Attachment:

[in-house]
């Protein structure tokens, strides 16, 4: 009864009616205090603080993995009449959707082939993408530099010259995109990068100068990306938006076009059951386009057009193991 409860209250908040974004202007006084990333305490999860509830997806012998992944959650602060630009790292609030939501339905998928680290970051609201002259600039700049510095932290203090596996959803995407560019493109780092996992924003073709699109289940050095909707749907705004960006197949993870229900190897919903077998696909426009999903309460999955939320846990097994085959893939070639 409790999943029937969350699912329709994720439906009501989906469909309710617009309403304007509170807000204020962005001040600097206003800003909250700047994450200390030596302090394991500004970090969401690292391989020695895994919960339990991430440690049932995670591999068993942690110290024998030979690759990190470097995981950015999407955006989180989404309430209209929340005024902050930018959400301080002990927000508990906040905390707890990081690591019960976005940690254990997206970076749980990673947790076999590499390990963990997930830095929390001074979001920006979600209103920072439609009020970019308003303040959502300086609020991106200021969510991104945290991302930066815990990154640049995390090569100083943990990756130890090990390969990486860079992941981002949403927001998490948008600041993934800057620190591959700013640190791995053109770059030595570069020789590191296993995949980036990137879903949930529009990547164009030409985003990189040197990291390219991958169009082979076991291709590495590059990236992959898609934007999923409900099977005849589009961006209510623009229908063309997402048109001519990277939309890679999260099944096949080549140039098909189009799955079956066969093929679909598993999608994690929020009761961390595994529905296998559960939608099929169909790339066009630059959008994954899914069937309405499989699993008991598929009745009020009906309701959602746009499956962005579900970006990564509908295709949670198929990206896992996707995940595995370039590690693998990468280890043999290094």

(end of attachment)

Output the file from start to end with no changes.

[in-house]
């Protein structure tokens, strides 16, 4: 009864009616205090603080993995009449959707082939993408530099010259995109990068100068990306938006076009059951386009057009193991 409860209250908040974004202007006084990333305490999860509830997806012998992944959650602060630009790292609030939501339905998928680290970051609201002259600039700049510095932290203090596996959803995407560019493109780092996992924003073709699109289940050095909707749907705004960006197949993870229900190897919903077998696909426009999903309460999955939320846990097994085959893939070639 409790999943029937969350699912329709994720439906009501989906469909309710617009309403304007509170807000204020962005001040600097206003800003909250700047994450200390030596302090394991500004970090969401690292391989020695895994919960339990991430440690049932995670591999068993942690110290024998030979690759990190470097995981950015999407955006989180989404309430209209929340005024902050930018959400301080002990927000508990906040905390707890990081690591019960976005940690254990997206970076749980990673947790076999590499390990963990997930830095929390001074979001920006979600209103920072439609009020970019308003303040959502300086609020991106200021969510991104945290991302930066815990990154640049995390090569100083943990990756130890090990390969990486860079992941981002949403927001998490948008600041993934800057620190591959700013640190791995053109770059030595570069020789590191296993995949980036990137879903949930529009990547164009030409985003990189040197990291390219991958169009082979076991291709590495590059990236992959898609934007999923409900099977005849589009961006209510623009229908063309997402048109001519990277939309890679999260099944096949080549140039098909189009799955079956066969093929679909598993999608994690929020009761961390595994529905296998559960939608099929169909790339066009630059959008994954899914069937309405499989699993008991598929009745009020009906309701959602746009499956962005579900970006990564509908295709949670198929990206896992996707995940595995370039590690693998990468280890043999290094």